We landed in Kyiv on Saturday afternoon and found a taxi to take us to our apartment. "She's Got It" by Venus was playing on the radio.

Taxi Driver: Vat zis mean, she got it?

Eli: It means she has something special.

Taxi Driver: Vy zey not just say "she have somezing special?"

Eli: It's just a saying in English.

Taxi Driver: Vat so special about zis voman?

Eli: I don't know.

Taxi Driver: Vy he sing about her if he don't say vat so special.

Eli: Look. I haven't slept in like 40 hours. I'm incapable of engaging in philosophy at the moment.

This is Skylar's first time in Ukraine, but my sister Krishelle (*also starring*), has been before. She came to Moscow when I was living there in 2009 with my parasite, Lohan, who had struck a deal with me where he ate all my food and I had diarrhea for 6 months but at the end I looked like a British lesbian Presbyterian from the 90s, which in hindsight was not a fair trade.

From Moscow we traveled over to Ukraine. She loved it, she reports, even though her most recalled memories are twisting her ankle on cobblestone and getting locked inside a tourist trap called the "Chudo Train" in L'viv, which nearly suffocated us on a completely uninformative meander through old town.

"Chudo Train" has become synonymous with "Hell" in my family, and I haven't been allowed to forget that I inflicted some torture a decade ago.

This trip has been much less stressful than the one in 2009, primarily because that one involved SEVEN Americans who had never before set foot in Eastern Europe and so I was required to corral and translate for what turned out to be a very needy group of people.

Now there are just three of us, and 2.5 of us are relatively self-sufficient. I'm grateful for Skylar, by the way, who helped me understand at a mall last night that all of the blood, sweat, and tears I poured into learning Ukrainian 15 years ago was all so I could help him order a box of Cinnabon in Kyiv at 9:00 PM one day.

Kyiv has gotten weirder since I was last here, in 2014. The main square has mostly cleaned itself up from the war that was fresh when I visited four years ago, although it looks rougher around the edges than it used to. But there's a hipster vibe in this place that absolutely did not exist when I lived here. The youthssss rule this place now, and it's making me feel old.

I fully anticipated the archaic infrastructure and order of things I have come to know and love over the years, and I gladly stood in the 90s reminiscent "breadline" that wrapped around half a block to buy some 20-cent tokens to ride the metro. Then I looked over and saw Skylar negotiating a lone kiosk with Apple Pay, before asking me why I was standing over there with the Soviets.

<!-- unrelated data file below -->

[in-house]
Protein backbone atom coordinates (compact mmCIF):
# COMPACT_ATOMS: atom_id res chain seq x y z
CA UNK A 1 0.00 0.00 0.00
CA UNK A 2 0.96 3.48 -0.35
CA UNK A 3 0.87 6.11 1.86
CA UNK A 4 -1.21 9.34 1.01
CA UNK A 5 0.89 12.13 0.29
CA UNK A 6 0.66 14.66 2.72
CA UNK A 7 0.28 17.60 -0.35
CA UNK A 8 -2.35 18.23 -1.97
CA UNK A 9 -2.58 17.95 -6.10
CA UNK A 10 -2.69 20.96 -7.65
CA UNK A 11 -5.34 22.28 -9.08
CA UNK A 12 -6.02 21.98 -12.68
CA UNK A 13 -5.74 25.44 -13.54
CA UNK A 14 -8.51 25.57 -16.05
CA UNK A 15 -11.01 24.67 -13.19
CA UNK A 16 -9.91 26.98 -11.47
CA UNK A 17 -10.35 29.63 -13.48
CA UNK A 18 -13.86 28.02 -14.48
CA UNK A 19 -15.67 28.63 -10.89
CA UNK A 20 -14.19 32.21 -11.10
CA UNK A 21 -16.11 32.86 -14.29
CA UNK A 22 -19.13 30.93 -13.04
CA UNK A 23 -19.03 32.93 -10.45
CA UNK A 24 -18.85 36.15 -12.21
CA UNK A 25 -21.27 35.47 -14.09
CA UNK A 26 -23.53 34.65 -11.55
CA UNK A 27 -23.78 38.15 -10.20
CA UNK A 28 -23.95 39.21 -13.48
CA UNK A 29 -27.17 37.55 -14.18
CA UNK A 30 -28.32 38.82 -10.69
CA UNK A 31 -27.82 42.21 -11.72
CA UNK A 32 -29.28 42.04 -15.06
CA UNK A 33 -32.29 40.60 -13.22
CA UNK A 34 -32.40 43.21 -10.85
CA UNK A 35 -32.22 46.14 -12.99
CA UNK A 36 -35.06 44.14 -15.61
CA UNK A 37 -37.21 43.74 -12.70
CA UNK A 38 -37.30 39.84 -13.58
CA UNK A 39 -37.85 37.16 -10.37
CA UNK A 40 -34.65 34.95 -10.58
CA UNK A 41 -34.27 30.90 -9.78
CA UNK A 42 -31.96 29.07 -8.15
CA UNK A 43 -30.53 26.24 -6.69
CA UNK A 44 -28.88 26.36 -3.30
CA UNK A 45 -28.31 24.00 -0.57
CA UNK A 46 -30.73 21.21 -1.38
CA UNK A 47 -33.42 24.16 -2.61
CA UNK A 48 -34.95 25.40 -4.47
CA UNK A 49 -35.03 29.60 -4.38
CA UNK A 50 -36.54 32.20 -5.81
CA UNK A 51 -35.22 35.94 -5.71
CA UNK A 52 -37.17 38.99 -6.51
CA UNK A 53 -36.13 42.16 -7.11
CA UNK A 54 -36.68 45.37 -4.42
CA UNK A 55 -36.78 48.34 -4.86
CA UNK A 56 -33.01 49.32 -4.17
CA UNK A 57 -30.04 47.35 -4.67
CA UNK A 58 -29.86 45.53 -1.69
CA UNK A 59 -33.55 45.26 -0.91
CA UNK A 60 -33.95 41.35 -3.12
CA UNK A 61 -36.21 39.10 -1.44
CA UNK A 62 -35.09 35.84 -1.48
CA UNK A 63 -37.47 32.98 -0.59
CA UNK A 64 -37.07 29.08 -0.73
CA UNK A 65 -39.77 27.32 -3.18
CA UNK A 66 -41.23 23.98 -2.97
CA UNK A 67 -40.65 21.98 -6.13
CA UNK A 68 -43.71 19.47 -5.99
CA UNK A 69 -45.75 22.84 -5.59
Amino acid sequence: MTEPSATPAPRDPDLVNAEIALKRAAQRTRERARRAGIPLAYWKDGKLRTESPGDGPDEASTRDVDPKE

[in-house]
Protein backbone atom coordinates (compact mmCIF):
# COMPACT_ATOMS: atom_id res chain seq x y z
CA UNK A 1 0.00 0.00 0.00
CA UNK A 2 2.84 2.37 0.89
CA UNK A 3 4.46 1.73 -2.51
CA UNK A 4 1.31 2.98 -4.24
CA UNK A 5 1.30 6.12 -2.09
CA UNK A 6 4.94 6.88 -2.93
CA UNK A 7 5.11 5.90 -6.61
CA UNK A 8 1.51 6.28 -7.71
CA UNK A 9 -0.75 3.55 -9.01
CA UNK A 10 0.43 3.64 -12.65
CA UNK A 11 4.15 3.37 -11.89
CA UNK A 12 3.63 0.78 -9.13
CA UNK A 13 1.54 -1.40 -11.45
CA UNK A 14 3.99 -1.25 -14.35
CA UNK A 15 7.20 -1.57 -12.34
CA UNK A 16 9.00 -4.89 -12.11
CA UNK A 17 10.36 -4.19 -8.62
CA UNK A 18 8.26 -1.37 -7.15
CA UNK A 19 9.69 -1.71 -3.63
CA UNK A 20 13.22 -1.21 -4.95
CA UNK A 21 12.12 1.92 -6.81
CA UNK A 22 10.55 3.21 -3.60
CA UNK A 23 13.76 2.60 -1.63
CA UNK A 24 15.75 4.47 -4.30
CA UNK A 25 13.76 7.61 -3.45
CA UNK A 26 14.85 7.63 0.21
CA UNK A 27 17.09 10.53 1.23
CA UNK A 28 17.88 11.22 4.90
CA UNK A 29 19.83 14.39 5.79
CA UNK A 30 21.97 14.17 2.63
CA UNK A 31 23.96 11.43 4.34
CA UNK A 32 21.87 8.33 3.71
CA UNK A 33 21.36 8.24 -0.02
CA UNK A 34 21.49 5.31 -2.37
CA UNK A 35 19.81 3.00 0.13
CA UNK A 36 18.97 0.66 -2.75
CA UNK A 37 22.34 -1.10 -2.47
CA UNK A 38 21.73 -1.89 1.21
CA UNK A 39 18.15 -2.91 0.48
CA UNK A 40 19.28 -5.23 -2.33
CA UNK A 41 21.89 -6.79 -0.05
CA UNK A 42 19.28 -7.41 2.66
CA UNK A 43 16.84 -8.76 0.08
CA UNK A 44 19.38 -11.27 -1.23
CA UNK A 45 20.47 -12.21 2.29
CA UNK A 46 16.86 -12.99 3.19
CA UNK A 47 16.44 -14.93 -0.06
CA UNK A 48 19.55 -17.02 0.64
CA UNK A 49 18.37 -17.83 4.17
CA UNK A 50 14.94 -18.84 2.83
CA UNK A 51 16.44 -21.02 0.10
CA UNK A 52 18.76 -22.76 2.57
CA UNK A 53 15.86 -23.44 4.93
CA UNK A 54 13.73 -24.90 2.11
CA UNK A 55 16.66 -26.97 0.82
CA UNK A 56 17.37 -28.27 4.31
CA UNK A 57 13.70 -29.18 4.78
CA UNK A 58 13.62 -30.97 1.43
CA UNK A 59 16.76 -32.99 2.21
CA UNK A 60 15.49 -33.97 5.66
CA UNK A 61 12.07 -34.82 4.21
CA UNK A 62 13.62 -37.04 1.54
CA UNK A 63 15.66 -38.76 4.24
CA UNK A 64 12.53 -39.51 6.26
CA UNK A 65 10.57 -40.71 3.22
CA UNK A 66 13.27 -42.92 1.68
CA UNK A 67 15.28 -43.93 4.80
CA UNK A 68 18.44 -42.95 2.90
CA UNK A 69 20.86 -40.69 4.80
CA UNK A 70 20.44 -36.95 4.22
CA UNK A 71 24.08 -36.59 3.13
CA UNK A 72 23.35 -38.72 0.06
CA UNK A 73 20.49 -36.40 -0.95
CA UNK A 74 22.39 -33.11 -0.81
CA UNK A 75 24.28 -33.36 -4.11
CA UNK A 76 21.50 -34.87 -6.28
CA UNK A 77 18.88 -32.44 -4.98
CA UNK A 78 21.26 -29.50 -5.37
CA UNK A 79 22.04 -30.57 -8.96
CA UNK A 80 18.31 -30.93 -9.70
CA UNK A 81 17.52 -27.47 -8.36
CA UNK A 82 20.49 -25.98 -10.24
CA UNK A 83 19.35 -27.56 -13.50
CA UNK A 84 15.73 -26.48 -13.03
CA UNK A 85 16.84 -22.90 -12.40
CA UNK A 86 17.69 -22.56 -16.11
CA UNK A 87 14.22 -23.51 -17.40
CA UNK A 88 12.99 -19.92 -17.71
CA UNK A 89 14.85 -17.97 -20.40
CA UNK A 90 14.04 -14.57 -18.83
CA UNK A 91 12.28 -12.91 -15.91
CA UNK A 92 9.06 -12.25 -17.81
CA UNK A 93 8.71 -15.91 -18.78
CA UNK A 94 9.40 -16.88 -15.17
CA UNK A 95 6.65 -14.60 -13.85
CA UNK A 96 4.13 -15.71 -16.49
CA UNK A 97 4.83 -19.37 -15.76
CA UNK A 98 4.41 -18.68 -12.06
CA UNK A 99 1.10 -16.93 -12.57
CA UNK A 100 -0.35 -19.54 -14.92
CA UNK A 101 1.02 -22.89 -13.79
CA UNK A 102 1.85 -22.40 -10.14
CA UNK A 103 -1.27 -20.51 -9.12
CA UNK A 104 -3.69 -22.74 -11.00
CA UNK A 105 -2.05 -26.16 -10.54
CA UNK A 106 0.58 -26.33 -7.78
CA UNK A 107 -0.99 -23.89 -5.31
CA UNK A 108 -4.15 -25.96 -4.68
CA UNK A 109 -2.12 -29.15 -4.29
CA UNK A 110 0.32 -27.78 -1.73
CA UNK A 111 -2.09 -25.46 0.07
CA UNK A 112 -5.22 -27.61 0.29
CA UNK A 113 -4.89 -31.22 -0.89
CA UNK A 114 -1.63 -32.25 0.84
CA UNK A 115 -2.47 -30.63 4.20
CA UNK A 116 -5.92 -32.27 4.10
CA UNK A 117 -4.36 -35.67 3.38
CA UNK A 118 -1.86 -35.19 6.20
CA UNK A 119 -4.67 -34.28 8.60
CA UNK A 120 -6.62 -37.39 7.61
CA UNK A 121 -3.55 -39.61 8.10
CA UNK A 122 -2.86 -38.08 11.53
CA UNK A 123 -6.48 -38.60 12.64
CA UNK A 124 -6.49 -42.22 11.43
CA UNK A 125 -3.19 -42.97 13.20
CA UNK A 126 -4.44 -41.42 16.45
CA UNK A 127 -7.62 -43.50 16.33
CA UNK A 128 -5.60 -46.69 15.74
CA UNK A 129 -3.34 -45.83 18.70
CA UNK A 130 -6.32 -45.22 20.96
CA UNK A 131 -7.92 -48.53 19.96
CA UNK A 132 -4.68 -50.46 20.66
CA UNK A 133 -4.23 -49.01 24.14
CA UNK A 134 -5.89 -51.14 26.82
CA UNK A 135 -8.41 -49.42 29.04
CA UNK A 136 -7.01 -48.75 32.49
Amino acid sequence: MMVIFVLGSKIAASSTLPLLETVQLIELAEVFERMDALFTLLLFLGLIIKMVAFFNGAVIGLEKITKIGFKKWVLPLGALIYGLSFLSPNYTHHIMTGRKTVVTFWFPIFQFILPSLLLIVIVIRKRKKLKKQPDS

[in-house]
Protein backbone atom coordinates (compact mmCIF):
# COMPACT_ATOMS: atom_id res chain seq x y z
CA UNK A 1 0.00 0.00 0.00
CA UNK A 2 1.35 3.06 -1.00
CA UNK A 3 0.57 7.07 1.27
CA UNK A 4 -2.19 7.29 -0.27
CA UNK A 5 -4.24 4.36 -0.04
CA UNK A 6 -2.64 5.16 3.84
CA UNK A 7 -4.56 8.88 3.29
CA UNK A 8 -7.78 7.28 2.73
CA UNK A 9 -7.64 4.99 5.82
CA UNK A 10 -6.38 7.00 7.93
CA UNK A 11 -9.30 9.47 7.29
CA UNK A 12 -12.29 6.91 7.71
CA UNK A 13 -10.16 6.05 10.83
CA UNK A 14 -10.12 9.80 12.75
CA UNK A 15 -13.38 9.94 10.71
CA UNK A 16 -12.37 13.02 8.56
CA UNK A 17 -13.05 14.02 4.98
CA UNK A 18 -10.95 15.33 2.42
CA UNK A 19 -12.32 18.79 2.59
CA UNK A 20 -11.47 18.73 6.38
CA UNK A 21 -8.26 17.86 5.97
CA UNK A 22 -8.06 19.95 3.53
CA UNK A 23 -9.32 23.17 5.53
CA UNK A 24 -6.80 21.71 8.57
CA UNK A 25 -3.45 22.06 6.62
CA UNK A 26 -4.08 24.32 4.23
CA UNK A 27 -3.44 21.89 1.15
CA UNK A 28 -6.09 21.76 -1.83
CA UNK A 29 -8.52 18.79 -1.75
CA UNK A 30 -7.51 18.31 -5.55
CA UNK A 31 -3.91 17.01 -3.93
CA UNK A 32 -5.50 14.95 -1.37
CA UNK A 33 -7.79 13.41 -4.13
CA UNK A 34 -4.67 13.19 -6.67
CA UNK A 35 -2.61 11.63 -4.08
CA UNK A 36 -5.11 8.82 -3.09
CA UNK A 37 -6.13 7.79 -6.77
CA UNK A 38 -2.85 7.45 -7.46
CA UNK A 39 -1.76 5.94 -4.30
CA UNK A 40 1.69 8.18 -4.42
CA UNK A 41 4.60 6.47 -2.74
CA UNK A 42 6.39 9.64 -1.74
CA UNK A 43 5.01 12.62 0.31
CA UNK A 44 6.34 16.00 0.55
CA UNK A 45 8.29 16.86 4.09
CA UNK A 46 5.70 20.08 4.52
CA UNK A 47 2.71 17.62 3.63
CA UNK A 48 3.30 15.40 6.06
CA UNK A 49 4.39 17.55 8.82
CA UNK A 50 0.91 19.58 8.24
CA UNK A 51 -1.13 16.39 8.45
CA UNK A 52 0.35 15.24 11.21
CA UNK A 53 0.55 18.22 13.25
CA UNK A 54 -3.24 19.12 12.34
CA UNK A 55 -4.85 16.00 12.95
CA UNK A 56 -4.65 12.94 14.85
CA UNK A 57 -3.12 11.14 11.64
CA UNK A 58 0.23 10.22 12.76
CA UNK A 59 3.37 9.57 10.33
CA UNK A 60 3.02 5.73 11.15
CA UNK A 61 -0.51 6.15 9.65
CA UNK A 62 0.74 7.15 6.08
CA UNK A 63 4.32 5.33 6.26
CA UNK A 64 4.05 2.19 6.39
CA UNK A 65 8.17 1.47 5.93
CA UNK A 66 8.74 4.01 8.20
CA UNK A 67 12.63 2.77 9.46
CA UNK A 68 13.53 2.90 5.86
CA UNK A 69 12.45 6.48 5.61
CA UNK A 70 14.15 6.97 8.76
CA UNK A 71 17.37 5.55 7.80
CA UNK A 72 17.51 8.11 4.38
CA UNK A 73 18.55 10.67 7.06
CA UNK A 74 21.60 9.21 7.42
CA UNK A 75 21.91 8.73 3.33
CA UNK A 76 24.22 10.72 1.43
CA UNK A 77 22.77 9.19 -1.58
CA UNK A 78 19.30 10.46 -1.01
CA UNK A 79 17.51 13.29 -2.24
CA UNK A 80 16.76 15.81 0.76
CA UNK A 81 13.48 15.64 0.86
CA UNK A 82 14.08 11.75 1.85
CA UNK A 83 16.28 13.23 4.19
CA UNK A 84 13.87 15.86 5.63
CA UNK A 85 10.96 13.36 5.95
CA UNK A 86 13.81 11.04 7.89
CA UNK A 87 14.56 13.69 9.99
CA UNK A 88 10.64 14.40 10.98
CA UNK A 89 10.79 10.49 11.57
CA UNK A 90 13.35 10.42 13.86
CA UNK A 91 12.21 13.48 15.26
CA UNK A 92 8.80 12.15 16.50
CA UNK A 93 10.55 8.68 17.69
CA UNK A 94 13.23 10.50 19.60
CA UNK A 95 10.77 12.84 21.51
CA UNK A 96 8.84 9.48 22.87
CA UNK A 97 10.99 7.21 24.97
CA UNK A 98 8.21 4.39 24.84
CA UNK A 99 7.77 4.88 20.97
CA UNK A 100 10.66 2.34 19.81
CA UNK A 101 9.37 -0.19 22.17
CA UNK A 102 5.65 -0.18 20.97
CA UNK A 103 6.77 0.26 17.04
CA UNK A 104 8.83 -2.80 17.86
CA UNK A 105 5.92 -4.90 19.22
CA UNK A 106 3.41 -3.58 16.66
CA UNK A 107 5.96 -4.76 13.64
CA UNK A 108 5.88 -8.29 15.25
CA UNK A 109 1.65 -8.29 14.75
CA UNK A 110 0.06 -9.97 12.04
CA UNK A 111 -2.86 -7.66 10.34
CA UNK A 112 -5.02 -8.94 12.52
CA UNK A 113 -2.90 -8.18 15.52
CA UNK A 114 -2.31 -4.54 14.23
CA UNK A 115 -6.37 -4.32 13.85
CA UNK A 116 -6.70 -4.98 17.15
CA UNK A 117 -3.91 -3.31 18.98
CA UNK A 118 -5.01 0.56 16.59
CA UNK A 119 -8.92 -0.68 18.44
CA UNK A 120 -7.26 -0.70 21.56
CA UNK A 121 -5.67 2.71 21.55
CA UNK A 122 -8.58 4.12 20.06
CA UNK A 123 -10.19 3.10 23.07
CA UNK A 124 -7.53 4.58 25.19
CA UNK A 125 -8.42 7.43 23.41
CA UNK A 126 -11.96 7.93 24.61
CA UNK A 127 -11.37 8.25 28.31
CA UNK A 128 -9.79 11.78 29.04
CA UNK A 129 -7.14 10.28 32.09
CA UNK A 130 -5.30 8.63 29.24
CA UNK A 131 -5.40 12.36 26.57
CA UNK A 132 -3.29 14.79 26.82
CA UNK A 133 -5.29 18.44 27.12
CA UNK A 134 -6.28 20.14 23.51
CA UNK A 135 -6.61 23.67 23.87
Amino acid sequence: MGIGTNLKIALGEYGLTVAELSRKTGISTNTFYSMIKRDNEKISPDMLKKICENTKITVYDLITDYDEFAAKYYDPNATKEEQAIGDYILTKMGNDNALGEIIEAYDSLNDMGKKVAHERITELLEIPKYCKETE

Look. When I lived in Ukraine, you couldn't even a use a credit card anywhere. And everything still looks Stalinesque or older, so the implementation of this new-fangled technology is not obvious, and frankly, it feels almost sacrilegious.

But Skylar is a youthhhhh, so whatever.

The Kyiv metro is a site to behold. Because the city is built in and on very tall hills, some of the stations are so deep in the ground that even though the escalators move at lightening speed, it takes six or so minutes to get down to the platform. If they're not the longest escalators in the world, I don't want to know what are. When I first moved to Kyiv in 2003 I literally had nightmares about these things and I had to convert to every major world religion so I could pray constantly in all the ways every time I rode one.

When we came up out of the metro at our next stop we heard the sounds of music? The question mark was intentional.

There was a man's voice, occasionally joined by others, singing "hare krishna," over and over again. When we turned a corner we saw a group of them. Here. I have a video of it.

This song went on, I kid you not, for at least 15 minutes after we emerged from the metro. We have no idea how long it was going on before we stumbled upon it. And when the song ended, they started a new one, which was only slightly different than the last.

If someone showed up at the end and told these people that each was now an Ironman, it would have been deserved.

Also, during this, a man riding an electric unicycle scooter glided past us with a giant raccoon on his shoulders and no one batted an eye at this.

I felt like I was tripping acid (not that we know what acid is) and I immediately turned to Krishelle and Skylar and said "please tell me you saw that or get me to a hospital." Both paused for a second, registered what they had just witnessed, and then admitted that they had become so entranced by "hare krishna" that raccoon man just didn't seem all that special.

"He's got it! Yeah baby he's got it!"

In the day and a half since then we've walked about 20 miles, eaten enough borsch to sustain a small village through the apocalypse, and avoided meeting Lohan's posterity.

Tonight we'll sleep on a train headed west, probably with a fresh box of Cinnabon.

~It Just Gets Stranger